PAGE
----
America's success in stabilizing its own price level after 1949 became the anchor for Western European and Japanese price-level stability. Under the Marshall Plan and the European Payments Union (instituted in September 1950), Western European countries fixed their exchange rates exactly against the dollar. Then only their central banks cleared payments multilaterally among European countries: the beginning of European Monetary Unification. In 1958, the EPU was dissolved in favor of a more open system based on the IMF's Article IV where each member country retained its central dollar parity but allowed market exchange rates to vary within 1 percent of that parity. The clearing of foreign exchange payments then devolved from central banks to commercial banks—with only occasional interventions by central banks to maintain central parities. With capital controls in the other industrial countries and the IMF controlling exchange rate movements, hot money flows were minimal. Thus in the early postwar period, the Fed could focus on purely domestic economic indicators such as inflation or output growth and benignly neglect the rest of the world. Unfortunately, this insularity remained embedded in American monetary policy in the decades to come, even after advancing globalization had made it obsolete.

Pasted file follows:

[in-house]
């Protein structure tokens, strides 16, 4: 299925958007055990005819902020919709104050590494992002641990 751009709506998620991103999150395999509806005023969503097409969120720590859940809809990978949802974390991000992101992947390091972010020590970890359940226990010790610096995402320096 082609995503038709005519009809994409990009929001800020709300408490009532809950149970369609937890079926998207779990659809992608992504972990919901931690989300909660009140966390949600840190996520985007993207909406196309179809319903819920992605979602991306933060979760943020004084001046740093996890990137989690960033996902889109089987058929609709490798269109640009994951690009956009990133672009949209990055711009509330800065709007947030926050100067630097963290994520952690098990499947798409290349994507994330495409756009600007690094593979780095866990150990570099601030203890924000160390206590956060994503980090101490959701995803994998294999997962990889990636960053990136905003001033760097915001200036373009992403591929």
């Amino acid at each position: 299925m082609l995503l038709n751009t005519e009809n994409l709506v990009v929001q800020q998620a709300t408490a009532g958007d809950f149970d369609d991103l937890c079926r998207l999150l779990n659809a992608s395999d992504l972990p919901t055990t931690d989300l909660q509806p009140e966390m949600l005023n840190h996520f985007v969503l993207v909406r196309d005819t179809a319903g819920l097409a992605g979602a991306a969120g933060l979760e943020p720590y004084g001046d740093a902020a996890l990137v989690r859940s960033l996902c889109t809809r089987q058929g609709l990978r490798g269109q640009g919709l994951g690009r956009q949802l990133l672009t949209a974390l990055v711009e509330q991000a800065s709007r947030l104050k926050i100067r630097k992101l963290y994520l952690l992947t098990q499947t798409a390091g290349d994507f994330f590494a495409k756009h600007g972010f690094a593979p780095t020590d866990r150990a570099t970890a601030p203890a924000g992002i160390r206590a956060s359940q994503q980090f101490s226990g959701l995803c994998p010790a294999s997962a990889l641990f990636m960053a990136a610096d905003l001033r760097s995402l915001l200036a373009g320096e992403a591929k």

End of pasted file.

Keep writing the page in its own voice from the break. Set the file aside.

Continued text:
Keywords: nominal anchor; Marshall Plan; International Monetary Fund; benign neglect; Triffin Dilemma; gold window
Chapter. 5225 words. Illustrated.
Subjects: Financial Markets
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